Probate, trust, guardianship and inheritance litigation
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Does Divorce Invalidate a Will In Georgia?

No, a divorce does not invalidate an entire valid will in Georgia, but state law does automatically revoke any provisions in favor of the former spouse and treats the former spouse as having predeceased the testator.  There are exceptions to this rule.

Georgia Law On the Effect Of Divorce On a Will

Section 53-4-49 of the Georgia Probate Code governs the effect of a testator’s divorce, annulment, or remarriage to a former spouse and states:

All provisions of a will made prior to a testator’s final divorce or the annulment of the testator’s marriage in which no provision is made in contemplation of such event shall take effect as if the former spouse had predeceased the testator, and the provisions of Code Section 53-4-64 shall not apply with respect to the descendants of the former spouse who are not also descendants of the testator. If the testator remarries the former spouse and the testator has not revoked or amended the will that was made prior to the divorce or annulment, the remarriage shall not result in the revocation of the will and the provisions of the will that were revoked solely due to the application of this Code section shall be revived.

The provisions of this statute apply to all provisions in favor of the former spouse under the will, including nomination as the personal representative of the estate or other fiduciary.

By way of example, if a testator gets divorced but dies with a will that named the testator’s former spouse as a beneficiary, the former spouse is treated as having predeceased the testator.  If descendants of the former spouse who are not also descendants of the testator survive the testator, these descendants will not be entitled to any portion of the decedent’s estate if their only claim to the estate is as beneficiaries who were substituted in place of the ”predeceased” former spouse under Georgia Code Section 53-4-64.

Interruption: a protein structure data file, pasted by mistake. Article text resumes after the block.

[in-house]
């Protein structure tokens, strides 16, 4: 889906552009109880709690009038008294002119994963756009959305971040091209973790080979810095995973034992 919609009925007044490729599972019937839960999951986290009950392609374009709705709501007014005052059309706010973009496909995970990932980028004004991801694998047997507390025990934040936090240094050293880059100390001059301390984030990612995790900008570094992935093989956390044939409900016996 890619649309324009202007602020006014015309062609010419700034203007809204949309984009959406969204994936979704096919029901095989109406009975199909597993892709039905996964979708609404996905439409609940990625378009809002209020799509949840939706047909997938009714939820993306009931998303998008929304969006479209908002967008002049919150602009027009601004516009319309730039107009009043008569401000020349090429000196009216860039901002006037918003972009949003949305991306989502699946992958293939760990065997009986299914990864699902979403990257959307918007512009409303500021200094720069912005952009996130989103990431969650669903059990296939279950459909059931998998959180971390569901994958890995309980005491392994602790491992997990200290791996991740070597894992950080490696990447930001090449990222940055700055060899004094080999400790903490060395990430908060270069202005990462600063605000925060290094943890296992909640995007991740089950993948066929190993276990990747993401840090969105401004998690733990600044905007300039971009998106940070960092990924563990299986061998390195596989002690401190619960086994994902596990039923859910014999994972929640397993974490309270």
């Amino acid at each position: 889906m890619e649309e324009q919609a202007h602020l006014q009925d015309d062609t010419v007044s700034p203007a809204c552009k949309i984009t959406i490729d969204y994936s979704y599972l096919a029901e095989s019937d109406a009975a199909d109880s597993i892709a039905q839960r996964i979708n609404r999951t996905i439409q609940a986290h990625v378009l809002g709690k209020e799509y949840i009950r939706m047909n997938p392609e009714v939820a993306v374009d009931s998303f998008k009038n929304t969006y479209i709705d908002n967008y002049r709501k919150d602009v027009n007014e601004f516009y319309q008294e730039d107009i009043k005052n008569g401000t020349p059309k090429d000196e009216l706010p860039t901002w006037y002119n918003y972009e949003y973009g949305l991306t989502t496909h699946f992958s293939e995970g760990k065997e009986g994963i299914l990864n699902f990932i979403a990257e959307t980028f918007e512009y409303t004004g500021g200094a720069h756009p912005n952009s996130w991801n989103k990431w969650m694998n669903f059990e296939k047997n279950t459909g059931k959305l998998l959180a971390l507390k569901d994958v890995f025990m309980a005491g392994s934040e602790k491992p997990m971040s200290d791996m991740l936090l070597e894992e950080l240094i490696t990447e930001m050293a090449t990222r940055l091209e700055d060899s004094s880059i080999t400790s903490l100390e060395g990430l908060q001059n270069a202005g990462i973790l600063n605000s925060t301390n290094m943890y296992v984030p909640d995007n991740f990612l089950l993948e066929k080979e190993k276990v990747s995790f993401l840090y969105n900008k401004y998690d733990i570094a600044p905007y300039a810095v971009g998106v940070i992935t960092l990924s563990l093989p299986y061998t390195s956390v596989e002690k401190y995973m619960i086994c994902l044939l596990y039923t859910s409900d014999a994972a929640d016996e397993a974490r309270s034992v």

What Happens Under the Will If the Divorced Couple Remarries?

Georgia Code Section 53-4-49 also provides that the remarriage of the testator to the former spouse will cause the will done pre-divorce to become effective again if there has been no intervening change in that will.

Can a Former Spouse Inherit After Divorce Under Georgia Law?

Yes.  Just because the parties have divorced does not mean that a testator cannot provide for the former spouse through a will or other testamentary instrument.  However, in order to do so, the testator must make a will after the divorce is final which provides for the former spouse.


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